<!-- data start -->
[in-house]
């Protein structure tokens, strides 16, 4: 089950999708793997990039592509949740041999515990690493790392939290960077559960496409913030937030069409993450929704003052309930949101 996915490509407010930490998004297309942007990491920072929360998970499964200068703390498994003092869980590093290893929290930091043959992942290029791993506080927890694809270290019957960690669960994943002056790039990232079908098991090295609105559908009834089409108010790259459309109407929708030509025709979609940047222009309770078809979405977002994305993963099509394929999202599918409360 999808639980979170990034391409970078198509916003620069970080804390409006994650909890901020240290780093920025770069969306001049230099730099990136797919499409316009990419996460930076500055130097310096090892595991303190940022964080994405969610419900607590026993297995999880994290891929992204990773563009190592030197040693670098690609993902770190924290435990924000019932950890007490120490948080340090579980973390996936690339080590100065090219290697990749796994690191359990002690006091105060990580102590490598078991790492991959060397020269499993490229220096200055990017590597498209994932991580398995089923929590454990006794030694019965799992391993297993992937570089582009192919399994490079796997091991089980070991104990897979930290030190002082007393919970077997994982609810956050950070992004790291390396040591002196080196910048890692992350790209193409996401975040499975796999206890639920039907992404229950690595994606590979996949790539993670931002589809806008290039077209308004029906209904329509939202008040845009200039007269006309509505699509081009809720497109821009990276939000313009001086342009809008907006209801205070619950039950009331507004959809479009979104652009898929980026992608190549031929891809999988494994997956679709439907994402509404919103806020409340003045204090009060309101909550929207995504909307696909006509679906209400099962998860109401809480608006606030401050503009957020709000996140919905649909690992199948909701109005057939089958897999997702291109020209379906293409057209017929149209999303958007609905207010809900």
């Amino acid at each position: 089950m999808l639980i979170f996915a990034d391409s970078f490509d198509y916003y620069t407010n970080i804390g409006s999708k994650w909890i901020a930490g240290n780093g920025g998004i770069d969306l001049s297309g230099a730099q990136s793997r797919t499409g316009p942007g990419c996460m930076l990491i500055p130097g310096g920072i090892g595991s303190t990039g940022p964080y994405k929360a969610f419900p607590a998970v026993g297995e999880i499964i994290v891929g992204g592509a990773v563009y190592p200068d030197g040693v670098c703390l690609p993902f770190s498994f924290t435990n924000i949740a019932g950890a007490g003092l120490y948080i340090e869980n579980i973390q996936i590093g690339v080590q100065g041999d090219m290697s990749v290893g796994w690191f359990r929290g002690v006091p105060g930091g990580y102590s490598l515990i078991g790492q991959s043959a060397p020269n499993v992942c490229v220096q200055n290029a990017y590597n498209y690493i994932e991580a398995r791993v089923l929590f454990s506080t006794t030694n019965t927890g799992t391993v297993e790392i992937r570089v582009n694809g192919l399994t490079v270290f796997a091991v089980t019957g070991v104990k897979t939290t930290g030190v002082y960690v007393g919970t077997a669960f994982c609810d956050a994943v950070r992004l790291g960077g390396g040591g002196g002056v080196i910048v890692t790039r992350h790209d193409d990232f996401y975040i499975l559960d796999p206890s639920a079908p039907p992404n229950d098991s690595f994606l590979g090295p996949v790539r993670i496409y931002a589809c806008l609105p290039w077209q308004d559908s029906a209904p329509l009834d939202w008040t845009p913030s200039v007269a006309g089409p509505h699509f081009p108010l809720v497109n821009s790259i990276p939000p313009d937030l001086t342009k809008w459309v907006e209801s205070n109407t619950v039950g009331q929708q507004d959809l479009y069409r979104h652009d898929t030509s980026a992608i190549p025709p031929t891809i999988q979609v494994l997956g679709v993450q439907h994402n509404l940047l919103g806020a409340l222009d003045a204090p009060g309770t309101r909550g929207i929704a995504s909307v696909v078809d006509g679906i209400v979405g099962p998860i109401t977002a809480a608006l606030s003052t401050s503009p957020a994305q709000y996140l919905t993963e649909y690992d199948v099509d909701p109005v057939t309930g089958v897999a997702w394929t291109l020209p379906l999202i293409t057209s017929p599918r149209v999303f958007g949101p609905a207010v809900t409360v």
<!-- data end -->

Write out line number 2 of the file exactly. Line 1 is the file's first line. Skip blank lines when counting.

């Protein structure tokens, strides 16, 4: 089950999708793997990039592509949740041999515990690493790392939290960077559960496409913030937030069409993450929704003052309930949101 996915490509407010930490998004297309942007990491920072929360998970499964200068703390498994003092869980590093290893929290930091043959992942290029791993506080927890694809270290019957960690669960994943002056790039990232079908098991090295609105559908009834089409108010790259459309109407929708030509025709979609940047222009309770078809979405977002994305993963099509394929999202599918409360 999808639980979170990034391409970078198509916003620069970080804390409006994650909890901020240290780093920025770069969306001049230099730099990136797919499409316009990419996460930076500055130097310096090892595991303190940022964080994405969610419900607590026993297995999880994290891929992204990773563009190592030197040693670098690609993902770190924290435990924000019932950890007490120490948080340090579980973390996936690339080590100065090219290697990749796994690191359990002690006091105060990580102590490598078991790492991959060397020269499993490229220096200055990017590597498209994932991580398995089923929590454990006794030694019965799992391993297993992937570089582009192919399994490079796997091991089980070991104990897979930290030190002082007393919970077997994982609810956050950070992004790291390396040591002196080196910048890692992350790209193409996401975040499975796999206890639920039907992404229950690595994606590979996949790539993670931002589809806008290039077209308004029906209904329509939202008040845009200039007269006309509505699509081009809720497109821009990276939000313009001086342009809008907006209801205070619950039950009331507004959809479009979104652009898929980026992608190549031929891809999988494994997956679709439907994402509404919103806020409340003045204090009060309101909550929207995504909307696909006509679906209400099962998860109401809480608006606030401050503009957020709000996140919905649909690992199948909701109005057939089958897999997702291109020209379906293409057209017929149209999303958007609905207010809900």